BDF 13C labeling is achieved by growing cells on mixtures of unlabeled and uniformly 13C-labeled [U-13C6]glucose (40, 44). Using two-dimensional (2D) nuclear magnetic resonance (NMR) spectroscopy, the multiplet fine structures due to 13C-13C scalar coupling between adjacent carbons in proteinogenic amino acids are analyzed in hydrolysates from such fractionally labeled cells. Decomposition of the fine structures into their multiplet components allows calculation of the relative abundance of contiguous carbon fragments originating from a single source molecule of glucose (44). Such intact carbon fragments are then balanced within a metabolic network to identify the network of active biosynthetic pathways and to determine metabolic-flux ratios (44). Although it was initially conceived for studies of bacterial metabolism, metabolic-flux ratio (METAFoR) analysis has recently been applied also for the analysis of eukaryotic metabolism (27), where the spatial separation of metabolic subnetworks in cytosol and mitochondria as well as the intercompartmental transport fluxes of pyruvate (PYR), acetyl coenzyme A (ACoA), and oxaloacetate (OAA) were taken into consideration.

Here we use METAFoR analysis by NMR for metabolic profiling of S. cerevisiae (27) and the much less well characterized xylose-fermenting yeast P. stipitis in both glucose-limited chemostat and batch culture. The present investigation focuses on the metabolic impact of glucose repression (the Crabtree effect) and pentose phosphate (PP) pathway operation. To gain further insight into the PP pathway, we further investigated phosphoglucose isomerase (Pgi)-deficient S. cerevisiae, which catabolizes glucose exclusively via the PP pathway (3).


Strains and growth conditions.

The laboratory yeast strains S. cerevisiae CEN.PK 113.7D (MATaMAL2-8c SUC2) and P. stipitis CBS6054 were used for all labeling experiments. The former was obtained from P. Kötter (Institute of Microbiology, Johann Wolfgang Goethe-University, Frankfurt, Germany) and the latter was from B. Hahn-Hägerdal (Department of Applied Microbiology, Lund University, Lund, Sweden). The strains ENY.WA-1A (MATα ura3-52 leu2-3 trp1-289 his3-Δ1 MAL2-8c MAL3 SUC3) and EBY44 (ENY.WA-1A pgi1-1Δ::URA3) (kindly provided by E. Boles, Institut für Mikrobiologie, Heinrich Heine Universität, Düsseldorf, Germany) were used for UdhA overexpression experiments. The soluble Escherichia coli transhydrogenase UdhA (4) was cloned as a BamHI-HindIII fragment from an E. coli overexpression vector (7) under the control of the constitutive, truncated HXT7 promoter of p425HXT7 (LEU2) (21) (provided by E. Boles). The resulting construct, p425-udhA, was transformed in S. cerevisiae ENY.WA-1A and in its Pgi-deficient derivative.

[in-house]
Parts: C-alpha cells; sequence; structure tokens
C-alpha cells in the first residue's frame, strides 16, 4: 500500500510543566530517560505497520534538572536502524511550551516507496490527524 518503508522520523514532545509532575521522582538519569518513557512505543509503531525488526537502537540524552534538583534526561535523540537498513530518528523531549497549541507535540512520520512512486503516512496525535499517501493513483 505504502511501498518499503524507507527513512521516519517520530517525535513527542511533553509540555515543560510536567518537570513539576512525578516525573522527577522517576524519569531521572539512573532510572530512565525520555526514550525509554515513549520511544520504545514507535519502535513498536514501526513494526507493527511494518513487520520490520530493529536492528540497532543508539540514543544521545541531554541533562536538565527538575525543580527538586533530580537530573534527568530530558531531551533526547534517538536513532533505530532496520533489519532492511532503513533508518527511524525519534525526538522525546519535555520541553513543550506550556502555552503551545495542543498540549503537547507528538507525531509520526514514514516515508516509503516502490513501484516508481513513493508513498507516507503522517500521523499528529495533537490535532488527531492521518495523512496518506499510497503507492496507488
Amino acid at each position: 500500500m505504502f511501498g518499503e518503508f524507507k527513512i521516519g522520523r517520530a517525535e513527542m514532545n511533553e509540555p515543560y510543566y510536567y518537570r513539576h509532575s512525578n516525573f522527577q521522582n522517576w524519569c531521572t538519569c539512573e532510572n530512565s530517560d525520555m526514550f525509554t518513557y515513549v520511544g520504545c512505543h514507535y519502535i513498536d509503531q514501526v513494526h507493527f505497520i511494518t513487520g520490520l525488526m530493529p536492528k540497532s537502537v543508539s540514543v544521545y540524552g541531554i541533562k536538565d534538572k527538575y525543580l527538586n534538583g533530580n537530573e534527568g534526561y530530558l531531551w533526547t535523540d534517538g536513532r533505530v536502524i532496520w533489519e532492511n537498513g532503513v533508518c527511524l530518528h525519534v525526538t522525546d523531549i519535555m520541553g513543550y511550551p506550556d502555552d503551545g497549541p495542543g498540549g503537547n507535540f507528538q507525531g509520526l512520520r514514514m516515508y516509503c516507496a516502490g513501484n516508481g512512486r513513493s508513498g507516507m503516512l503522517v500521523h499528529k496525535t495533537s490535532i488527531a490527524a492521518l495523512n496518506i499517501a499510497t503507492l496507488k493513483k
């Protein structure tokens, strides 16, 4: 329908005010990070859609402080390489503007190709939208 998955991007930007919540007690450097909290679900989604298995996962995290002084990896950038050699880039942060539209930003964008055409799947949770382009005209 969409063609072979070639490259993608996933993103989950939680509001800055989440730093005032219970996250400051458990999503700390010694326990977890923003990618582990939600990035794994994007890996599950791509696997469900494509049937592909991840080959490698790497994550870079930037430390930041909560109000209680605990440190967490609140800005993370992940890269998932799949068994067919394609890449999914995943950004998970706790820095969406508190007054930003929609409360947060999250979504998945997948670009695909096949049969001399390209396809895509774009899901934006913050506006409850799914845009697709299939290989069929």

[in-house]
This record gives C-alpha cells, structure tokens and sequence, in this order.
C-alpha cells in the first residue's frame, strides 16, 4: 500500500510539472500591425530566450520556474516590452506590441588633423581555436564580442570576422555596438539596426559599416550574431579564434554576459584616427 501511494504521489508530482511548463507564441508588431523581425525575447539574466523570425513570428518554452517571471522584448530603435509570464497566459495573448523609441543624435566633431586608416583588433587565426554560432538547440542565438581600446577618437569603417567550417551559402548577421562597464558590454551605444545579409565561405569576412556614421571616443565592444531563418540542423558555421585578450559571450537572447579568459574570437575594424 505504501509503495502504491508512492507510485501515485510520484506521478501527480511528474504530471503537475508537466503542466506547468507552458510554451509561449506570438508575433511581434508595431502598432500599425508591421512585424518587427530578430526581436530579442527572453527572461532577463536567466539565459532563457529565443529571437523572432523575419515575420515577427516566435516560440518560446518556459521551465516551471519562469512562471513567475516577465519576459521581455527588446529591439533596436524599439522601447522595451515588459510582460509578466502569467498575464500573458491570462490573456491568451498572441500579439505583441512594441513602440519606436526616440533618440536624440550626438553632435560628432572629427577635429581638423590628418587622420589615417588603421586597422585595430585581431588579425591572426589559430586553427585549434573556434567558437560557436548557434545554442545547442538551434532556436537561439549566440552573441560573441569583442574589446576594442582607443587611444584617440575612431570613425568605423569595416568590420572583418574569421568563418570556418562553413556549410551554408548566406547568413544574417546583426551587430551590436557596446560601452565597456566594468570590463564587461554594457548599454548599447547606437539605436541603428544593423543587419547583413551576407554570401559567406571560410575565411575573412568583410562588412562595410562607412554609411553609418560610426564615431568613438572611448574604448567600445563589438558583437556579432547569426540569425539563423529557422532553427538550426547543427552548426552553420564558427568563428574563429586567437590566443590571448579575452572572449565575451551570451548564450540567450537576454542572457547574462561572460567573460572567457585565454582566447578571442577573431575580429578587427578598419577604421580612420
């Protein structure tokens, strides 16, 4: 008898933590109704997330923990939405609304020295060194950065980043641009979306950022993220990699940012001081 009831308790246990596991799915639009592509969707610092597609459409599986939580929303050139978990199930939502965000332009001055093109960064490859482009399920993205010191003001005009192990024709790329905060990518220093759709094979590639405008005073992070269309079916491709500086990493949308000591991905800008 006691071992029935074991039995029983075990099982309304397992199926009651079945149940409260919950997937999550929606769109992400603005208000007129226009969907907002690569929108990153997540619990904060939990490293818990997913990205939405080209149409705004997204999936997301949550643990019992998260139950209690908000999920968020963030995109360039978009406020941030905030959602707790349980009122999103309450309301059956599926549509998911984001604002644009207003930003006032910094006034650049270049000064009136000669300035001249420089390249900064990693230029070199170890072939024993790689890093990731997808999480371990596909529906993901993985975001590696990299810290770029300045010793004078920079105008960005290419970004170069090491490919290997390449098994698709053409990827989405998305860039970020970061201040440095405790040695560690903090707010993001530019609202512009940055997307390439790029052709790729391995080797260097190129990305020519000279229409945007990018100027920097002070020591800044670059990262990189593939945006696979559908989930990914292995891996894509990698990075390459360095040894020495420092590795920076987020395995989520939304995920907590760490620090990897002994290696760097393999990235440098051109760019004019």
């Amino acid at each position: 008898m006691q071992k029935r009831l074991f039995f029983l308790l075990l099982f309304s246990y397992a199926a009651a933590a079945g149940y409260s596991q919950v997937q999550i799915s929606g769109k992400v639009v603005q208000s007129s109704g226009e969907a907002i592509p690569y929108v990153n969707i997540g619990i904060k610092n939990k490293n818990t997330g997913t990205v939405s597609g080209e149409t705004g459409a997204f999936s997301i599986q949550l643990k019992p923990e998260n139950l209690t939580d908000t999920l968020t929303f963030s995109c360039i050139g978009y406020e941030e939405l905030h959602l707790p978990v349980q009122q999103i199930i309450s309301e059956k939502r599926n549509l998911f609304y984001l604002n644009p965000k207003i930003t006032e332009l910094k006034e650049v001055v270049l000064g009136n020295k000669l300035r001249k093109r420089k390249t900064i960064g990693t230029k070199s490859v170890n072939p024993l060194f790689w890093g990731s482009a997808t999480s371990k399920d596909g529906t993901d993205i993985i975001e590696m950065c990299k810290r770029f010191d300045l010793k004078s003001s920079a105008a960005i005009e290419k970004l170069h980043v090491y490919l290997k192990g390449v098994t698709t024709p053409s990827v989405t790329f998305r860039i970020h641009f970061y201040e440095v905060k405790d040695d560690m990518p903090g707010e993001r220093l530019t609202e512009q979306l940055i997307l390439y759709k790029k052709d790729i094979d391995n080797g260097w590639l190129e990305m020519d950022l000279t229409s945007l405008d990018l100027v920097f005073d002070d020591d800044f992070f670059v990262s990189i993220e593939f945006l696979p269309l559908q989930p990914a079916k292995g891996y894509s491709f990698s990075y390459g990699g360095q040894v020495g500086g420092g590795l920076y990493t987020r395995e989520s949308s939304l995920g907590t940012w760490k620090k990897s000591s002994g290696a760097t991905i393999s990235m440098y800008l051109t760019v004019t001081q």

Batch cultures of 100 ml were grown in 1-liter baffled shake flasks on a rotary shaker at 30°C and 300 rpm in yeast minimal medium, which contained 0.5% (wt/vol) glucose and 6.7 g of yeast nitrogen base without amino acids (Difco) per liter. Uracil (50 mg/liter), tryptophan (50 mg/liter), histidine (50 mg/liter), and leucine (250 mg/liter; to avoid hidden Leu limitations [6]) were supplemented where necessary.